As part of UCLA Free Speech Week, a panel of lawyers and scholars debated the effects of free speech and examined who benefits and is harmed when limits are imposed.
As part of the JusticeCorps program, which UCLA helped form in 2004 with the L.A. Superior Court, students make sure clients know their rights, assist with forms and help with translations.
Since its founding, the Institute for Research on Labor and Employment has produced analytical research to shape public policy and public opinion on labor issues.
The government’s use of land regulations and zoning laws has acted as a de facto form of segregation that keeps lower-income people from moving into more affluent areas.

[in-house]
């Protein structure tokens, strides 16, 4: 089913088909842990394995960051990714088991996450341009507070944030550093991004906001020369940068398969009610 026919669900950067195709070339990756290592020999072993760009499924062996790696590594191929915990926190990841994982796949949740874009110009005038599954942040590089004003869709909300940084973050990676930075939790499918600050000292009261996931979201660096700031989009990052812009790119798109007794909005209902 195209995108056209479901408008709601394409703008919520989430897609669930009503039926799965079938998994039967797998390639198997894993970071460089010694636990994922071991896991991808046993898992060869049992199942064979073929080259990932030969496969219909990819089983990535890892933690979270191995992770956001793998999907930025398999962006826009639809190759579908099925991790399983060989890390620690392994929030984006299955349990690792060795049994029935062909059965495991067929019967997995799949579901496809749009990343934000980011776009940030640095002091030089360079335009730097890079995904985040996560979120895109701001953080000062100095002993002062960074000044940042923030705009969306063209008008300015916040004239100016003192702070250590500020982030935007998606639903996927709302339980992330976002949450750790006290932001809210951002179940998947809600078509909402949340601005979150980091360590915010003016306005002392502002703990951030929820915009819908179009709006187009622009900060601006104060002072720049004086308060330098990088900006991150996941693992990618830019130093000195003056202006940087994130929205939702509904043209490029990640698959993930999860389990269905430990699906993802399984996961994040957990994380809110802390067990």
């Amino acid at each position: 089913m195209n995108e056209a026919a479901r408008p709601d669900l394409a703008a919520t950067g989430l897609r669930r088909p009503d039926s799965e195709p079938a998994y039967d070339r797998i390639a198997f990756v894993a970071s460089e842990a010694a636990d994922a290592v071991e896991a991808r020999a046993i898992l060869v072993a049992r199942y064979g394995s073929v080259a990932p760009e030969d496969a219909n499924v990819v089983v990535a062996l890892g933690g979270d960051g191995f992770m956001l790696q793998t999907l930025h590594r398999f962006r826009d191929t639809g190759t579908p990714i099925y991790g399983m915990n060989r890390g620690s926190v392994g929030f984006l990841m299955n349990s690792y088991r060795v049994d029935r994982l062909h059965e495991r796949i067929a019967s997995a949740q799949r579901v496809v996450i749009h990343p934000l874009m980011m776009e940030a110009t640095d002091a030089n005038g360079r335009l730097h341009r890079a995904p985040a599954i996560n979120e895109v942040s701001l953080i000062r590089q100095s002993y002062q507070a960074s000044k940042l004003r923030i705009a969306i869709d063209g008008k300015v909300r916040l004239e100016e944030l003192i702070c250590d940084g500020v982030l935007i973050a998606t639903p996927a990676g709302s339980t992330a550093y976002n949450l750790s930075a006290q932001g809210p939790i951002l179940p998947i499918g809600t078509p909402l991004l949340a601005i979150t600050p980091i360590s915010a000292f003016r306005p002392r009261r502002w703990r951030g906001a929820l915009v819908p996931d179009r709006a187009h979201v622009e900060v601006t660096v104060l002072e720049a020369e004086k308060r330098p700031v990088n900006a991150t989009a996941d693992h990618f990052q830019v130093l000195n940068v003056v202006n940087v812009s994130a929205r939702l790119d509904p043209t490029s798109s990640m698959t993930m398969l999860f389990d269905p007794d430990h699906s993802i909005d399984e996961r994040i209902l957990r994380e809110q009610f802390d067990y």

A new UCLA study examining child health in the context of asset poverty indicates that household wealth is linked more closely to health disparity than income or education level.
Law professor Noah Zatz argues that the sentencing concept of “working off debt” violates the 13th Amendment's prohibition against involuntary servitude and disproportionately punishes communities of color.
Measures put in place by the state have mitigated financial impacts that could be expected as costs passed along to electricity, natural gas and gasoline consumers.
A detailed examination of assets and debts by researchers from UCLA, Duke and The New School showed that some racial and ethnic minority populations are extremely vulnerable to even short-term financial disruptions.
Roy will serve as the inaugural director of the new UCLA Luskin Institute on Inequality and Democracy, which launches in February.
Why are working people falling behind? A leading UCLA researcher examines the causes of widening inequality.
Former Los Angeles mayor Antonio Villaraigosa and Homeboy Industries’ Father Greg Boyle are among those who take part in the discussion.